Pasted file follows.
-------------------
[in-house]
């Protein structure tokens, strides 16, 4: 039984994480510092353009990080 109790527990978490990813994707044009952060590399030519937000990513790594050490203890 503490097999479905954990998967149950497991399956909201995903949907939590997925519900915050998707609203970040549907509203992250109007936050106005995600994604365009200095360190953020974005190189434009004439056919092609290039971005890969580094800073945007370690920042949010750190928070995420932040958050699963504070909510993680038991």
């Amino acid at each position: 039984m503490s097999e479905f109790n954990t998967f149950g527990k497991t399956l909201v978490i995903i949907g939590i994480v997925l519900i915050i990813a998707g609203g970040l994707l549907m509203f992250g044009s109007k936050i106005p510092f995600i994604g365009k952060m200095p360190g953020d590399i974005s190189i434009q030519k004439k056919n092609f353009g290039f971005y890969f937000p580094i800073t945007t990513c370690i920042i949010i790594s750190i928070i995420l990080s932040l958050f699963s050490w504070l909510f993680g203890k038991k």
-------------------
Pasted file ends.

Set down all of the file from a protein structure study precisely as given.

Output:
[in-house]
């Protein structure tokens, strides 16, 4: 039984994480510092353009990080 109790527990978490990813994707044009952060590399030519937000990513790594050490203890 503490097999479905954990998967149950497991399956909201995903949907939590997925519900915050998707609203970040549907509203992250109007936050106005995600994604365009200095360190953020974005190189434009004439056919092609290039971005890969580094800073945007370690920042949010750190928070995420932040958050699963504070909510993680038991």
């Amino acid at each position: 039984m503490s097999e479905f109790n954990t998967f149950g527990k497991t399956l909201v978490i995903i949907g939590i994480v997925l519900i915050i990813a998707g609203g970040l994707l549907m509203f992250g044009s109007k936050i106005p510092f995600i994604g365009k952060m200095p360190g953020d590399i974005s190189i434009q030519k004439k056919n092609f353009g290039f971005y890969f937000p580094i800073t945007t990513c370690i920042i949010i790594s750190i928070i995420l990080s932040l958050f699963s050490w504070l909510f993680g203890k038991k």